Dracaena goldieana, at long last

Some of you may remember my excitement back in February about finding Dracaena goldieana for sale. Of course I had to wait until after I moved to make the order, but one of the first things I did after returning to Washington and making sure the plants I brought with me were settled in (at least temporarily) was to put in an order with Vintage Green Farms, a mail-order nursery in Hawaii. While they do have a handful of plants hardy in the Pacific Northwest, such as Leycesteria formosa (Himalayan honeysuckle), their stock is mostly geared toward gardeners in Hawaii, southern California, and Florida.

They have a good selection of more unusual tropical and subtropical plants, including Dracaena goldieana. I have been in love with this plant for something like 12-15 years, so I think I deserve one after finally finding a retail source.

Naturally, a plant should never travel alone. I selected a couple travel buddies for my new dracaena: Begonia 'Little Brother Montgomery' and Ardisia japonica 'Hakuokan'. I'd been wanting the begonia for about a year now, so that was a natural choice. The ardisia intrigued me, so I did some research and it appears to be reliably hardy in the PNW. I have no idea if the deer will leave it alone or not, but I decided to take a rare chance.

The plants arrived in perfect condition, hardly even a broken leaf, and well-sized for mail-order. I am definitely a happy customer.

I could hear a sigh of relief as I released these plants from their wrappings.

The new growth on the ardisia starts out pinkish green with pink variegation before maturing to a beautiful bright green and creamy white. I don't know where I'm going to put it, but I'm happy to have it!

Begonia 'Little Brother Montgomery' forms a caudex at the base, a woody, tuberous growth from which the stems arise.

I love the jagged leaves of greenish-silver and burgundy.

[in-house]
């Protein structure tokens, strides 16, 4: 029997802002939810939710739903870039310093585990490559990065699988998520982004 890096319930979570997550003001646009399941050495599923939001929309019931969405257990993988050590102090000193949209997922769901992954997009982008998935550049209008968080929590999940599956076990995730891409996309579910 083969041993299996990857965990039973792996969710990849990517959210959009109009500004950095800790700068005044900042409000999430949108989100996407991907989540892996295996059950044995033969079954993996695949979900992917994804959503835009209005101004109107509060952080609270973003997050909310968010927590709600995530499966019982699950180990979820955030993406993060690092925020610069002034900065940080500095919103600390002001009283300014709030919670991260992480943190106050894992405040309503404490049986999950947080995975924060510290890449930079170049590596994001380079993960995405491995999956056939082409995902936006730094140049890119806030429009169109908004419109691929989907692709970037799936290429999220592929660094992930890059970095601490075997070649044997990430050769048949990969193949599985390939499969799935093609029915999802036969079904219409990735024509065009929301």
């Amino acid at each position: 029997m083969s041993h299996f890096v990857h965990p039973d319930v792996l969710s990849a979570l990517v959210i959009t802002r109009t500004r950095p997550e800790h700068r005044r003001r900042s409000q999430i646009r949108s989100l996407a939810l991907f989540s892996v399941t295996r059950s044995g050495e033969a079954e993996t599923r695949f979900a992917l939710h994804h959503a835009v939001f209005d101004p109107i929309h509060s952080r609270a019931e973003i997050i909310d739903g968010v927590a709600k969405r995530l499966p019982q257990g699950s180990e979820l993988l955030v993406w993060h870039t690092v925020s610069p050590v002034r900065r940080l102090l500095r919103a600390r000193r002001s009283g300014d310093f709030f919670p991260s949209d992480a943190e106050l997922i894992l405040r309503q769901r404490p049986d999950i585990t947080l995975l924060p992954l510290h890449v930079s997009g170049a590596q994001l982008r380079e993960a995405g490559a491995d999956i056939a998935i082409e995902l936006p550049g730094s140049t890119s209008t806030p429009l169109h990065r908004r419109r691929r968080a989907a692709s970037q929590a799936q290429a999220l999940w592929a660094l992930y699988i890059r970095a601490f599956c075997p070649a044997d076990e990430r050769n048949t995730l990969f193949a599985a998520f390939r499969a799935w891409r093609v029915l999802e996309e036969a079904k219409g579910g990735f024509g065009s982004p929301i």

I absolutely adore the patterns and colors on the Dracaena goldieana. The leaves seem to be developing more color as the plant grows.  

Both plants were ready for bigger pots, especially the begonia. It was moved into a plain clay pot to allow the roots to dry faster. The dracaena was put into a blue and white ceramic pot. I love this style of glazing, but don't have many pieces because I find it hard to pair with most plants. This dracaena, with its opulent patterning in simple colors, seemed the perfect match for this pot I found at a garage sale.

Flattening the box into submission, Mitzy the Grouch reins over her kingdom. In case you're wondering at the appellation, she's been called Satan on two separate occasions. Not the friendliest of felines.
And thus my 15 year lust is finally fulfilled. Now I can enjoy watching my new dracaena, and its friends, grow. The ardisia is still in its pot, waiting for a place in the garden. Where to put it...


  1. Hah! Our neighbor has a cat named Lucy, short for Lucifer. She draws you in by pretending to be friendly, and then turns on you to rip your hand off if you spend one micro-second too long stroking her. New plants via mail order are such fun!

    1. Haha! My parents' cat doesn't even pretend to be friendly. She makes sure you know you aren't worthy to touch her and your only value is in serving as a heat source. I love mail-order babies!


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